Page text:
Problem-Solving 101 from an Inventor

By Marjorie Foerster Eddington and Mark Publicover

Is there a problem that you feel needs a solution? You can be the one to discover the answer, come up with an invention to meet the need, and make a difference.

Mark Publicover did just this. He founded JumpSport, a company which makes trampoline enclosures and trampolines so that people can be safe while having fun jumping. His product has made a difference. It has significantly cut down trampoline injuries and increased safety. JumpSport has become a house-hold name in the trampoline industry.

During our interview, Mark's experience revealed helpful insights on effective problem solving.

Start with a clear, strong, pure motive:
I felt like I wanted to put my arms around these kids (trampoliners) and protect them and provide a place where they could play and enjoy themselves without fear -- parental fear or their own fear, which would limit their opportunities.

I felt compelled to move forward with the trampoline enclosure idea and let it spring into being. I couldn't hesitate any longer. I knew I needed to go down that path and trust that God would change my direction if necessary.

Find people who share your vision and enthusiasm:
When you have people who are embracing an idea with their hearts, believing that what they're doing will make a difference, and are working largely for unselfish reasons, there's an inspirational quality to the atmosphere of thought. This kind of atmosphere heightens spiritual sensitivity and elevates people, giving them an uncanny ability to coordinate themselves with the people and activities around them.

Identify the need/issue correctly:

  • We needed to design an enclosure that was structurally sound and durable.
  • It also had to be aesthetically pleasing, unobtrusive, easy to install, and universal or capable of fitting on every type and size of trampoline – 10, 12, 14 foot.
  • Plus, it needed to fit into a small box because retailers think of profit in terms of profits per cubic inch. If your product is too big, it may not generate enough profit to make it worthwhile.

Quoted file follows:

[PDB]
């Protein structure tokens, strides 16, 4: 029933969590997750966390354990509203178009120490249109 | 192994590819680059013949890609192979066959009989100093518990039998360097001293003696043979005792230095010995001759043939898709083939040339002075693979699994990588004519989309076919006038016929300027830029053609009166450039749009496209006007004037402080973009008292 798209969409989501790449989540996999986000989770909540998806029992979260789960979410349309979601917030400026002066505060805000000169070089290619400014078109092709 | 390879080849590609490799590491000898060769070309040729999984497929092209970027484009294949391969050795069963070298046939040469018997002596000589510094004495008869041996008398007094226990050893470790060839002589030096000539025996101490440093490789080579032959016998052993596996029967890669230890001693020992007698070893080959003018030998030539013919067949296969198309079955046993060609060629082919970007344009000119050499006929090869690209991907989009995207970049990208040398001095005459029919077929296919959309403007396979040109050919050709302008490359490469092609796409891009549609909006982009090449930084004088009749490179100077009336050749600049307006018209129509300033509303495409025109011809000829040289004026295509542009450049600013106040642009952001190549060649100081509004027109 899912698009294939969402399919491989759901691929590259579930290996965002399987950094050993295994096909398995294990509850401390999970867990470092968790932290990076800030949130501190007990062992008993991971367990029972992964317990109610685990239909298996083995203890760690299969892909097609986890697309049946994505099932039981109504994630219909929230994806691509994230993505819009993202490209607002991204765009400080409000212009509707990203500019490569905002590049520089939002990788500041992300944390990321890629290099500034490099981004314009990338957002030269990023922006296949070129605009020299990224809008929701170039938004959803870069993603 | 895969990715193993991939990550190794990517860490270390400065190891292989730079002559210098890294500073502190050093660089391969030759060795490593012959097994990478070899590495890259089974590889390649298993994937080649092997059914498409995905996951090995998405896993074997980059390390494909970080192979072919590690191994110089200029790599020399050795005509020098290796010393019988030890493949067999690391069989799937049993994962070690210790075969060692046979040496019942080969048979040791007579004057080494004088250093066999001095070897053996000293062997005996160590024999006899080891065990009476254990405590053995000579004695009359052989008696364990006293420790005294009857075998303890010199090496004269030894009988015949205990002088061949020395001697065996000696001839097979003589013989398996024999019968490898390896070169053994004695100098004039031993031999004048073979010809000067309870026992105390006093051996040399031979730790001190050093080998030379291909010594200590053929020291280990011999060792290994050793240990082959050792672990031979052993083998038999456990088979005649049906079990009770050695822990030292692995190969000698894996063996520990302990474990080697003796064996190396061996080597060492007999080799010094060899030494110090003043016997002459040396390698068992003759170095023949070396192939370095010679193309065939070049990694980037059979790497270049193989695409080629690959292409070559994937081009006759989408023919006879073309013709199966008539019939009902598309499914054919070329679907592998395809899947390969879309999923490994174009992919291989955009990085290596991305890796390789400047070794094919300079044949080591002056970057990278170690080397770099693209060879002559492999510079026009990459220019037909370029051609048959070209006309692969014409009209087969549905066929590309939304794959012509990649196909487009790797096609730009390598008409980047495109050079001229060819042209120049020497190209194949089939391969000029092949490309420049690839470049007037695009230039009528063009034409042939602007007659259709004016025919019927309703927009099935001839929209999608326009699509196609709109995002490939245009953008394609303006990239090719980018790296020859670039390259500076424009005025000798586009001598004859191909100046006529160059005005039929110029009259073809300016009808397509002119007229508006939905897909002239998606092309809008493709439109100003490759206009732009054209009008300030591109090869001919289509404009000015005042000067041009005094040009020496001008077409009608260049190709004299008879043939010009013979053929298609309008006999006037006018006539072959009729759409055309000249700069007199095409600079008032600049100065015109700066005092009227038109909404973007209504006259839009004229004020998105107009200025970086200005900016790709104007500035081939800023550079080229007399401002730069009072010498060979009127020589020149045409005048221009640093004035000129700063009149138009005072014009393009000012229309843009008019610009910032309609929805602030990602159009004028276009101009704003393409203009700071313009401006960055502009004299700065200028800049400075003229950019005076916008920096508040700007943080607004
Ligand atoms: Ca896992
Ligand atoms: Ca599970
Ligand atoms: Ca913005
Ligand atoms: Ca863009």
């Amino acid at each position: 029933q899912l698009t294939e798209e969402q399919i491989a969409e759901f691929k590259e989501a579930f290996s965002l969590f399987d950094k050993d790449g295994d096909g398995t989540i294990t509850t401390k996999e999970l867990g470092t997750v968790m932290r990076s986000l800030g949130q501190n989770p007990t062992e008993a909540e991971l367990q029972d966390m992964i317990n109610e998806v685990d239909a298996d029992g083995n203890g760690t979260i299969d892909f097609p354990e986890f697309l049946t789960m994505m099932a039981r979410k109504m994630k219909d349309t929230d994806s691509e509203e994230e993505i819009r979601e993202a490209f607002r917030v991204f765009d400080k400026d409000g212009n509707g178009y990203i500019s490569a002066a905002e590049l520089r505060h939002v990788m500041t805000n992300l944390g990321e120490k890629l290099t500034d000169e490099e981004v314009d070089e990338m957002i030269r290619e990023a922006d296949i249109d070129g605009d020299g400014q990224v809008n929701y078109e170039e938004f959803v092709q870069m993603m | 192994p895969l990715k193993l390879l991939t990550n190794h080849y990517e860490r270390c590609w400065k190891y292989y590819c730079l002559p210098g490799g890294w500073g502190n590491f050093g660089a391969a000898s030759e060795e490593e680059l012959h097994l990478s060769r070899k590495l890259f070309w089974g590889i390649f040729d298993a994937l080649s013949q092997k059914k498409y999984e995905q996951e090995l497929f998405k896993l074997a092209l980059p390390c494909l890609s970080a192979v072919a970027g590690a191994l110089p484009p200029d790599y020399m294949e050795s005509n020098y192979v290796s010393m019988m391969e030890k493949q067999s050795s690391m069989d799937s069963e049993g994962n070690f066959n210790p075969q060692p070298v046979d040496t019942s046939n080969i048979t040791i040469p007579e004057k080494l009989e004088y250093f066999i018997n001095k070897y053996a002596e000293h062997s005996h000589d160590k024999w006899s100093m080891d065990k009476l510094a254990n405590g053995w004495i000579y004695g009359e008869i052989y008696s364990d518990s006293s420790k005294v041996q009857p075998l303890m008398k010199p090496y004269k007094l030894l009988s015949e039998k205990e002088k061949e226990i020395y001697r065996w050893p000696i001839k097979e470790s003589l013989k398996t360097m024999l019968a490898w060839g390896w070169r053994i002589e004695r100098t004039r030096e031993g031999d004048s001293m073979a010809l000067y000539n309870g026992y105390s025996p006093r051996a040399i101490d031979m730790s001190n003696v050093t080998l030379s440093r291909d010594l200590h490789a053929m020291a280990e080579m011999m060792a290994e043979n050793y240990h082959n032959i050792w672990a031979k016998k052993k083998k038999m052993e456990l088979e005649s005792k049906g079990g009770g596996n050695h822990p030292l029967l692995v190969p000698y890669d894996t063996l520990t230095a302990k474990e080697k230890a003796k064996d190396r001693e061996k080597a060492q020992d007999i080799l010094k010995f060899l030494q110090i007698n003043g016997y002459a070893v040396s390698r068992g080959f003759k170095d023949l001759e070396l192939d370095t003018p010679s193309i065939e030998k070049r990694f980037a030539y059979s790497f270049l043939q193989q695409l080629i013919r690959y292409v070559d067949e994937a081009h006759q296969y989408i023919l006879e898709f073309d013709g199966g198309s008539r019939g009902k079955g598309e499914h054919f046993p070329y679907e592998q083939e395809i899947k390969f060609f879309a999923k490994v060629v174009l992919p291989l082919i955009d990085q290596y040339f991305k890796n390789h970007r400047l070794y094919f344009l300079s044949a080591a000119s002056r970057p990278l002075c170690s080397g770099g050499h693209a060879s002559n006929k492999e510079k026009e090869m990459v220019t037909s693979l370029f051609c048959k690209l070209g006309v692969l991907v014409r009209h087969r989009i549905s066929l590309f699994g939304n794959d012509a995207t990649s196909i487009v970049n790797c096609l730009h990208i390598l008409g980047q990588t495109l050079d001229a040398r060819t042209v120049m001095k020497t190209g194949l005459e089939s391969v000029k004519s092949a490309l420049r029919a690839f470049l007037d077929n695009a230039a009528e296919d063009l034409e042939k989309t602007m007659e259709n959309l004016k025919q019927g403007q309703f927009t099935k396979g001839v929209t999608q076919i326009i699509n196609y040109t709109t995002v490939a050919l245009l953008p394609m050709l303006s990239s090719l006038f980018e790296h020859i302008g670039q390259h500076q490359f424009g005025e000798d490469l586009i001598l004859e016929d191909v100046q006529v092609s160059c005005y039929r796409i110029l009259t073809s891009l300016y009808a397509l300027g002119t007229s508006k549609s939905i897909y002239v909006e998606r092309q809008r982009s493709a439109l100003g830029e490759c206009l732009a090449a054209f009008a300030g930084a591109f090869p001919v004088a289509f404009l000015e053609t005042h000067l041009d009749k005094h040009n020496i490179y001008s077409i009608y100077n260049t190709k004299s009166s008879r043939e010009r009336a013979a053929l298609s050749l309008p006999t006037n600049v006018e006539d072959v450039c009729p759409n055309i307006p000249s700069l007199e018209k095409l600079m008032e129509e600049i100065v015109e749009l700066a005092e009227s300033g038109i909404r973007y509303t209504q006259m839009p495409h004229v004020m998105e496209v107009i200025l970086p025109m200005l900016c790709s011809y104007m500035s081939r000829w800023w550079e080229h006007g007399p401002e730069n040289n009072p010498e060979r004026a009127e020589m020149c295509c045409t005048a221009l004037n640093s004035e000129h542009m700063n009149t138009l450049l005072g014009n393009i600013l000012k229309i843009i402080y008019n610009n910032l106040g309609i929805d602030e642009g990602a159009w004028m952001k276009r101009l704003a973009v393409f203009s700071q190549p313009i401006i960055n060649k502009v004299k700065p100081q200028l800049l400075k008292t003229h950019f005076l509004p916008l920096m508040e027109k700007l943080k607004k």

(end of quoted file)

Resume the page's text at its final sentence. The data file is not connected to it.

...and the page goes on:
• Finally, it had to be cost-effective and affordable for families.

Use everything you have/Examine things from every perspective:
My background as a contractor taught me to problem-solve. I was always trying to see different possibilities for remodeling a space in the most cost-effective manner.

My structural and mechanical know-how also helped. Rather than over-engineer the product, we leveraged structural components from the bed and legs of the trampoline to help with energy absorption. We wrung every ounce of structural capability we could get out of the trampoline itself to capture impact forces from the netting so that we could reduce costs and put it in a very small box.

Ask the right questions:
We then needed to make it more aesthetically pleasing.

  • How do we make it less obtrusive in a back yard?
  • What kind of materials can we use?
  • Is there anything else we can change?

Pray at all times and in every stage of problem-solving/solution-finding:
One day as I was praying about what to do, I was watching my son jump on our trampoline. I asked him to try to jump over the netting. He couldn't jump up nearly as high as I thought he could. So we lowered the poles by two feet. This was a big cost-saver, as it cut off sixteen feet of structural steel.

Be open to new inspiration:
I had a neat little epiphany that we could put ball caps on top of the now shorter poles. No one had ever used short straight up poles for this purpose. For example, other designs bent the poles outward. People believed that jumpers would hurt themselves, but we proved it was safe. We received a patent for this simple design because it was so counterintuitive to the prevailing thought. The Courts upheld these patents when we sued to enforce them against copy-cats.

Expect good: An expectation of good is so vital.
The people who work with me expect that as they work towards a goal, they'll be guided, and the right idea will come forward.

Listen for God's guidance:
Being guided requires listening. We can't just work, work, work. We have to listen for guidance and follow through. When we have good motives, we discover that angels, or thoughts from God, are guiding us, telling us what to research and when or even whom to call and when to call them. It's God who is guiding.

Look for ideas in unique places:
We needed a particular clamp and couldn't find anything that would work. My next-door neighbor was out working on his VW car that had been designed during World War 2. It had the perfect sized clamp, and it worked beautifully. We ended up buying the tools from the original plant that made the VW so that we could make the clamp ourselves. It was so well-designed and executed that it's one of the parts we still use today.